Jazz in West Texas

A Half Century in the Making

The original Odessa Jazz Party, begun in 1967, was the product of very good economic times in the Permian Basin whose primary industry was, and still is, Texas Black Gold - Oil. The Midland Jazz Classic, begun in 1977, emerged during equally rosy times. With the exception of the decade including World War II, the highest employment growth in Texas occurred during the 1960s and 1970s. It was a good time to start a jazz party.

Dr. Fulcher’s Vision

Dr. O.A. “Jimmie” Fulcher was the man who spearheaded the original jazz party in West Texas.  Along with Denver businessman Dick Gibson and other legendary West Texas businessmen and jazz enthusiasts such as Will H. Faris, Ernie M. Schur, and Pinkie Roden, the original Jazz Party in Odessa had the vision and, with oil prices booming, the required monetary backing to get the concept off the ground.

Dr. Fulcher’s vision for a world-class Jazz event was based on the belief that bringing numerous musicians to perform in the Permian Basin would create a unique experience for West Texans and satisfy the desires of a growing number of Jazz aficionados. The musicians often stayed at Dr. Fulcher’s home, and played at local clubs like the Golden Rooster in the old Lincoln Hotel. In 1967, the Lincoln Hotel was rebranded the Inn of the Golden West just in time for the first official Jazz Party.

And the show continued

The Odessa party experienced great success and popularity throughout its first eleven years up to Dr. Fulcher’s death in November 1977. That same year, The Midland Jazz Classic emerged in Odessa’s sister city during the oil boom taking place at that time throughout the Permian Basin. The Midland Jazz Classic was born with the help of local Midland businessmen Max Christenson, Bobby Crues and their friends who each put up one thousand dollars to hold the first jazz event in Midland in 1977.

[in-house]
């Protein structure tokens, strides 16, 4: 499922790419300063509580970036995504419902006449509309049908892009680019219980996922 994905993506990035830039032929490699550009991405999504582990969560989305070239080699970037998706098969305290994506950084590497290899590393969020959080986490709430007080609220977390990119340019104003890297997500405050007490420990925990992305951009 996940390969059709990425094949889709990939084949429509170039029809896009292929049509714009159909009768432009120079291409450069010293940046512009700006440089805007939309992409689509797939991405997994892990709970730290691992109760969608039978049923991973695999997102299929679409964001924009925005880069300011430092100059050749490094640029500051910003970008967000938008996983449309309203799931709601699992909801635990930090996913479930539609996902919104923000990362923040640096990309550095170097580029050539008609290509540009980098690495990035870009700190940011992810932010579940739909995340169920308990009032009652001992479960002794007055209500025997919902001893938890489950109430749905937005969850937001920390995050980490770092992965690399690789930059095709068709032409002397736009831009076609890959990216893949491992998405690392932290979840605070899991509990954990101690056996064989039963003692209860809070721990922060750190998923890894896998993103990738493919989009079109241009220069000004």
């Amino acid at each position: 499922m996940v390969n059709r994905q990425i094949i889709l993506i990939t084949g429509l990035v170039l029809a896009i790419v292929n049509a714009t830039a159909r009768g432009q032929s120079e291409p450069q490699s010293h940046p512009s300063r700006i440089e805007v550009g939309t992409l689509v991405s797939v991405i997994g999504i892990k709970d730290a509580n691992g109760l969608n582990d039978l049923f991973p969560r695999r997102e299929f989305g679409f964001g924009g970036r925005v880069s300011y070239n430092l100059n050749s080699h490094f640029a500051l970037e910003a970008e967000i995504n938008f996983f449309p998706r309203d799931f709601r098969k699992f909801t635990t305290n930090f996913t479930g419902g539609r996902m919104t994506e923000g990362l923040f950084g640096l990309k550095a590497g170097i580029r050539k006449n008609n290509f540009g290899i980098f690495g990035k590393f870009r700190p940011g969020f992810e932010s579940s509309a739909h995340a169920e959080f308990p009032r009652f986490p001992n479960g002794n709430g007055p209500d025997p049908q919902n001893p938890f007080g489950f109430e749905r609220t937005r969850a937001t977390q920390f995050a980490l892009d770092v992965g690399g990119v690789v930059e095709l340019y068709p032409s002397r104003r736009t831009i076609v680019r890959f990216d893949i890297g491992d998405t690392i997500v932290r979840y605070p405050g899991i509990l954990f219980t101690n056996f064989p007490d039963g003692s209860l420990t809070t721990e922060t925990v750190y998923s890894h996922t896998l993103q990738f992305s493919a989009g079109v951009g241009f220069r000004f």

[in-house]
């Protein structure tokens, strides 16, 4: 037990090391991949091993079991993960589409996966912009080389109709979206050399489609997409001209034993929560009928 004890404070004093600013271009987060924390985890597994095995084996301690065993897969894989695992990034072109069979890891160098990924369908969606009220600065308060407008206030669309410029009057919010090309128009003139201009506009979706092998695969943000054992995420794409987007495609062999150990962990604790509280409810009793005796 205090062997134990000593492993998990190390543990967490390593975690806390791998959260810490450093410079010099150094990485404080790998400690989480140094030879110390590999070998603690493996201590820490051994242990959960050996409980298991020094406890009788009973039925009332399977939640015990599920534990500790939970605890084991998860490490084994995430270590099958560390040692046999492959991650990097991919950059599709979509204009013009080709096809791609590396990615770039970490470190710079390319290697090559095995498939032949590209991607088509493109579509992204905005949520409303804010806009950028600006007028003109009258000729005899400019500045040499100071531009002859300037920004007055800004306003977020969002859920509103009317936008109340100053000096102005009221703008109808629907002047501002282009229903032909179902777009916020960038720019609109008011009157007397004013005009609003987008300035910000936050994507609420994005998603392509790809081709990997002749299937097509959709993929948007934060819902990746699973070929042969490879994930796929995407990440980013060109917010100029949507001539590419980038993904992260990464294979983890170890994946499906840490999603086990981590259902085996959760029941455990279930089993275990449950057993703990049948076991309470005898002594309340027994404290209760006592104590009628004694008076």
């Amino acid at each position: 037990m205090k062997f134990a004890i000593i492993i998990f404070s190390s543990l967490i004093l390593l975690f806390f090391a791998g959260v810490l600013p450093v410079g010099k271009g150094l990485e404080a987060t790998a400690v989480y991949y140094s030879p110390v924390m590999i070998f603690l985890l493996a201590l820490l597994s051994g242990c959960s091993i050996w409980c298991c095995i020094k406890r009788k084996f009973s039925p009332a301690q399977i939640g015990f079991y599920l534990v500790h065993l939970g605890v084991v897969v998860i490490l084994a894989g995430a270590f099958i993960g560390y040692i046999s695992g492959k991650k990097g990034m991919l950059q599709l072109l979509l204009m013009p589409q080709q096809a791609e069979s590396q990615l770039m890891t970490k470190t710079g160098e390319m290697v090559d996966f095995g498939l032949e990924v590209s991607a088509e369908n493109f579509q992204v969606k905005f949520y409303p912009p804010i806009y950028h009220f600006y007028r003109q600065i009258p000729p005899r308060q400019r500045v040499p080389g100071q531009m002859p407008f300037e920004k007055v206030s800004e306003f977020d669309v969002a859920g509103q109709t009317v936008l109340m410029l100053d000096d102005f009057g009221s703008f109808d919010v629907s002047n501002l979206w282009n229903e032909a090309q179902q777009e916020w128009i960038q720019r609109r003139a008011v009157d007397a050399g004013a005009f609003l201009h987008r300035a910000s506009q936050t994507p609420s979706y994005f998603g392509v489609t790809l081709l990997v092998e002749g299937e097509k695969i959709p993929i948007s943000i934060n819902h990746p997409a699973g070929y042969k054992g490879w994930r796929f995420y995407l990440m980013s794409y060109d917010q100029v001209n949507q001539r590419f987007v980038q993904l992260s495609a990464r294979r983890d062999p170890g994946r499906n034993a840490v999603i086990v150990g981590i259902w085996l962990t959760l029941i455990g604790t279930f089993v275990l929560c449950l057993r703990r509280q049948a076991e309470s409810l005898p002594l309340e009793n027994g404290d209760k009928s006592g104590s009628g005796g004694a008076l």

A major difference in the two parties was that Midland invited more adventuresome players from the West Coast, and also added vocalists to the proceedings. People in each city would say of the other party that the major difference was that it wasn’t “here”. Both jazz parties continued on for years until the region experienced a lull in the local economy. Change was on the horizon.

A Quarter Century of the West Texas Jazz Society

In the late 1990’s, it was time economically for the Midland and Odessa jazz events to merge under the umbrella of the West Texas Jazz Society, a 501 (C) (3) non-profit. In the early days of the Jazz Society, the Jazz Party would last up to six days. Today’s Jazz Party is either three or four days, ending with a Sunday brunch performance before all the Jazz greats head home.

And the West Texas Jazz Party is appealing to a whole new generation music lovers who can sit up close to their music heroes and even engage in personal conversations with the players between sets. In fact, jazz great Johnny Varro, a regular at the party for many years, considers the younger musicians to be the great young jazz players of this generation.


And Varro should know because, in his 20s, he accompanied players like Red Allen, Coleman Hawkins and Rex Stewart while working in New York.

Some of the most prominent “new” jazz musicians who today astound attendees at the West Texas Jazz Party include bassist and vocalist Nicki Parrott, drummer Chuck Redd, guitarists Nate Najar, Eddie Erickson, and John Pizzarelli (whose father Bucky was a cornerstone of the annual party), pianist Rossano Sportiello, and woodwind twin marvels Peter and Will Anderson. For a complete list of musicians who have graced our stage visit here. (Links to Full list of Jazz Party Musicians 1967 - 2019 here.)

A funny Jazz Party story from Ken Peplowski



to receive our latest news and information

We would love to have you sign up for our newsletter, become a member, or make a donation to the West Texas Jazz Society.

Something went wrong. Please check your entries and try again.